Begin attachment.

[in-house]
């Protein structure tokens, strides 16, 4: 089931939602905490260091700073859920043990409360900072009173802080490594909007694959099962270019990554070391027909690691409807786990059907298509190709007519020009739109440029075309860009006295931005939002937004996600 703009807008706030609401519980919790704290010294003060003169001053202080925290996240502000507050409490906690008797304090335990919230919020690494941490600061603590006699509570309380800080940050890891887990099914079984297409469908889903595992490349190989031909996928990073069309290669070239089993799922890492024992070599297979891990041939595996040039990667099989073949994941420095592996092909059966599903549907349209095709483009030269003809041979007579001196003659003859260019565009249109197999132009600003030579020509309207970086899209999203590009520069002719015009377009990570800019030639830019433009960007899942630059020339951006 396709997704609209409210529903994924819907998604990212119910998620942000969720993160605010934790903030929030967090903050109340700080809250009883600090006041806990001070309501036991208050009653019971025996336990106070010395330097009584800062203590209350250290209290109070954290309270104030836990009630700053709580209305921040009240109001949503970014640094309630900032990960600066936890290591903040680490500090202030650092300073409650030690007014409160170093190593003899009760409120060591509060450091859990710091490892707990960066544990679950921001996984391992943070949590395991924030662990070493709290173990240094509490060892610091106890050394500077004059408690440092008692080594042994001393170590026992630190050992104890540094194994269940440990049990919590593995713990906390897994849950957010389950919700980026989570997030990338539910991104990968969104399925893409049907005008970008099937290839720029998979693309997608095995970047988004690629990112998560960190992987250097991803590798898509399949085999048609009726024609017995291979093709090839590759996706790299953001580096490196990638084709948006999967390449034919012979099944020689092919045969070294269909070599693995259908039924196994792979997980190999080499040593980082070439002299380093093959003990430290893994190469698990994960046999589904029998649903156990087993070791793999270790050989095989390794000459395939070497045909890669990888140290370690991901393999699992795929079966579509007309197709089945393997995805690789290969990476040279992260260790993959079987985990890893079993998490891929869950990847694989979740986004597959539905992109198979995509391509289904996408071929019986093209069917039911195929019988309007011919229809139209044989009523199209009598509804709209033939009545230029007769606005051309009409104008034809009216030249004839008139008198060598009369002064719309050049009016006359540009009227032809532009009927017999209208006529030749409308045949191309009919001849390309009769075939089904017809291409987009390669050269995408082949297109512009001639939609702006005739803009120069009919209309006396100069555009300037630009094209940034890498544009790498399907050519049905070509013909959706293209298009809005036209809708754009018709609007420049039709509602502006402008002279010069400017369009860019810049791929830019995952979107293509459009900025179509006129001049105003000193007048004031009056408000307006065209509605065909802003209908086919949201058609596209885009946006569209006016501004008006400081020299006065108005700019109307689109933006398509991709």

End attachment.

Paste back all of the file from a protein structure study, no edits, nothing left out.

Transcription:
[in-house]
């Protein structure tokens, strides 16, 4: 089931939602905490260091700073859920043990409360900072009173802080490594909007694959099962270019990554070391027909690691409807786990059907298509190709007519020009739109440029075309860009006295931005939002937004996600 703009807008706030609401519980919790704290010294003060003169001053202080925290996240502000507050409490906690008797304090335990919230919020690494941490600061603590006699509570309380800080940050890891887990099914079984297409469908889903595992490349190989031909996928990073069309290669070239089993799922890492024992070599297979891990041939595996040039990667099989073949994941420095592996092909059966599903549907349209095709483009030269003809041979007579001196003659003859260019565009249109197999132009600003030579020509309207970086899209999203590009520069002719015009377009990570800019030639830019433009960007899942630059020339951006 396709997704609209409210529903994924819907998604990212119910998620942000969720993160605010934790903030929030967090903050109340700080809250009883600090006041806990001070309501036991208050009653019971025996336990106070010395330097009584800062203590209350250290209290109070954290309270104030836990009630700053709580209305921040009240109001949503970014640094309630900032990960600066936890290591903040680490500090202030650092300073409650030690007014409160170093190593003899009760409120060591509060450091859990710091490892707990960066544990679950921001996984391992943070949590395991924030662990070493709290173990240094509490060892610091106890050394500077004059408690440092008692080594042994001393170590026992630190050992104890540094194994269940440990049990919590593995713990906390897994849950957010389950919700980026989570997030990338539910991104990968969104399925893409049907005008970008099937290839720029998979693309997608095995970047988004690629990112998560960190992987250097991803590798898509399949085999048609009726024609017995291979093709090839590759996706790299953001580096490196990638084709948006999967390449034919012979099944020689092919045969070294269909070599693995259908039924196994792979997980190999080499040593980082070439002299380093093959003990430290893994190469698990994960046999589904029998649903156990087993070791793999270790050989095989390794000459395939070497045909890669990888140290370690991901393999699992795929079966579509007309197709089945393997995805690789290969990476040279992260260790993959079987985990890893079993998490891929869950990847694989979740986004597959539905992109198979995509391509289904996408071929019986093209069917039911195929019988309007011919229809139209044989009523199209009598509804709209033939009545230029007769606005051309009409104008034809009216030249004839008139008198060598009369002064719309050049009016006359540009009227032809532009009927017999209208006529030749409308045949191309009919001849390309009769075939089904017809291409987009390669050269995408082949297109512009001639939609702006005739803009120069009919209309006396100069555009300037630009094209940034890498544009790498399907050519049905070509013909959706293209298009809005036209809708754009018709609007420049039709509602502006402008002279010069400017369009860019810049791929830019995952979107293509459009900025179509006129001049105003000193007048004031009056408000307006065209509605065909802003209908086919949201058609596209885009946006569209006016501004008006400081020299006065108005700019109307689109933006398509991709």